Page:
4.4. Computation and Behavior

This section is about developing a better understanding of computing as a symbolic process spanning time. This will specifically explore the idea of the finite state machine as a representation of a process with history which can model an external process. In the context of physical computing, this will assist in conceiving of programs which generate more complex time behavior, or which can discover and represent some information about the world outside the computer.

4.4.1. Takeaway Lessons

A Finite-state Machine is an abstract model of computing which assumes the machine exists in one of a finite set of states, with transition rules governing under what conditions the machine moves from the current state to a successor state.

Finite-state machines are frequently illustrated as a directed graph of state nodes linked by transition edges. Conceptually, the machine has one active node (the current state), which has rules for each edge defining when the active state transitions to another state. States can have self-transitions which return to the same state for a particular input. States can be final states if there are no edges leaving the state to another state; the machine will not leave this state once it is reached.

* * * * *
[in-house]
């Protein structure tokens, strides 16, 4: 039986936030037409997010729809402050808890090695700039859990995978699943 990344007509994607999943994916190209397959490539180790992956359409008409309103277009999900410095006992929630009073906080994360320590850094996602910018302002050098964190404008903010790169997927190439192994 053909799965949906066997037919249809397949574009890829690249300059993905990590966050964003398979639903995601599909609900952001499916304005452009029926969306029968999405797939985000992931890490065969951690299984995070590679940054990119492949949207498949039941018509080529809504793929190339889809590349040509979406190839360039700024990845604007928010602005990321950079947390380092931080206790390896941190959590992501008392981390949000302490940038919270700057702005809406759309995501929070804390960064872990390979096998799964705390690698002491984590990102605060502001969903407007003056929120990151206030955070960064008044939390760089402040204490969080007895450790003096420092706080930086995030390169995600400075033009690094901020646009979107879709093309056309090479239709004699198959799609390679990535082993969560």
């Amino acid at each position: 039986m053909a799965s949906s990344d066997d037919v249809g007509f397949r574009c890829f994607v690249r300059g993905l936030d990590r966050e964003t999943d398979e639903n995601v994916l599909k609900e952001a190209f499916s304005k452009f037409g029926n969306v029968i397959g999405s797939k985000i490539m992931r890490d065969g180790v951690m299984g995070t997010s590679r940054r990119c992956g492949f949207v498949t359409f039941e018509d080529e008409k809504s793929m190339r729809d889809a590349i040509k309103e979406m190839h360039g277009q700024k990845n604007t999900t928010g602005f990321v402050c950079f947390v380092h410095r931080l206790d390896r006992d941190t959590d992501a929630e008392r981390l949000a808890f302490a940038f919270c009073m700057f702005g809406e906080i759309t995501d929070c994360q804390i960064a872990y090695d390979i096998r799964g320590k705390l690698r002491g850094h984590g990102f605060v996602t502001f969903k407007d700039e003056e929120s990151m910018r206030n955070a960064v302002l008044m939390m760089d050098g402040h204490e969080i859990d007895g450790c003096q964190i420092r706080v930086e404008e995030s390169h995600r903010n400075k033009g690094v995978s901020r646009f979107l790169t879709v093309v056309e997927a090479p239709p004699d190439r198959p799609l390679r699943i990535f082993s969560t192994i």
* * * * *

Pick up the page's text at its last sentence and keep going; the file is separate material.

Every computer has finite memory and thus can be theoretically described as a single finite-state machine, however this is not generally useful. Even an Arduino UNO with 2K SRAM has at minimum 216384 states (about 104932); only an infinitesmal fraction of these (approx. 10-4907) could be achieved in the lifetime of the universe.

Finite-state machines can practically be used to describe certain types of parsers, protocols, interpreters, user interfaces, and simple world models.

The idea of state is very powerful in that it encapsulates all history of a system. This is closely related to the control-theory notion of the state vector. In both cases, the idea is that the state of a system captures enough information that all future behavior can be predicted given the inputs. Put another way, all past inputs and behavior is captured in the set of variables comprising the state vector.